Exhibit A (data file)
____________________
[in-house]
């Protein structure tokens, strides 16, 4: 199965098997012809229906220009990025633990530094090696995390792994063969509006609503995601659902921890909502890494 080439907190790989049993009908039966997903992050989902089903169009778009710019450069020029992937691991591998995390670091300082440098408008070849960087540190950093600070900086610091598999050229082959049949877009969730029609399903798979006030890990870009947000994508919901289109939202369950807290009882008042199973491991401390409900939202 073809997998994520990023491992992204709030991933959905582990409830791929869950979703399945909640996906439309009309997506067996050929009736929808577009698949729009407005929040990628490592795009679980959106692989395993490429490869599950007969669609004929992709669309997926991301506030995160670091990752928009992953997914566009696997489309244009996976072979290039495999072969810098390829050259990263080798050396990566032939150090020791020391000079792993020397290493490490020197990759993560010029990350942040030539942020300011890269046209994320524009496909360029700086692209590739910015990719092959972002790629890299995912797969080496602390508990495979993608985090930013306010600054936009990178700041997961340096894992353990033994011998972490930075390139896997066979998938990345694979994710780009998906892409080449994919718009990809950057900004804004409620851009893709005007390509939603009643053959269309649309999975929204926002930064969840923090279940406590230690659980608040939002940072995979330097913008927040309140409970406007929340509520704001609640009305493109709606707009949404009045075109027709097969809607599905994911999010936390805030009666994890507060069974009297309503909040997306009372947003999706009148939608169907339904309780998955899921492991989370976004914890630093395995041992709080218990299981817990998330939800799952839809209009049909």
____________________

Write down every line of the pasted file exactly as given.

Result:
[in-house]
């Protein structure tokens, strides 16, 4: 199965098997012809229906220009990025633990530094090696995390792994063969509006609503995601659902921890909502890494 080439907190790989049993009908039966997903992050989902089903169009778009710019450069020029992937691991591998995390670091300082440098408008070849960087540190950093600070900086610091598999050229082959049949877009969730029609399903798979006030890990870009947000994508919901289109939202369950807290009882008042199973491991401390409900939202 073809997998994520990023491992992204709030991933959905582990409830791929869950979703399945909640996906439309009309997506067996050929009736929808577009698949729009407005929040990628490592795009679980959106692989395993490429490869599950007969669609004929992709669309997926991301506030995160670091990752928009992953997914566009696997489309244009996976072979290039495999072969810098390829050259990263080798050396990566032939150090020791020391000079792993020397290493490490020197990759993560010029990350942040030539942020300011890269046209994320524009496909360029700086692209590739910015990719092959972002790629890299995912797969080496602390508990495979993608985090930013306010600054936009990178700041997961340096894992353990033994011998972490930075390139896997066979998938990345694979994710780009998906892409080449994919718009990809950057900004804004409620851009893709005007390509939603009643053959269309649309999975929204926002930064969840923090279940406590230690659980608040939002940072995979330097913008927040309140409970406007929340509520704001609640009305493109709606707009949404009045075109027709097969809607599905994911999010936390805030009666994890507060069974009297309503909040997306009372947003999706009148939608169907339904309780998955899921492991989370976004914890630093395995041992709080218990299981817990998330939800799952839809209009049909």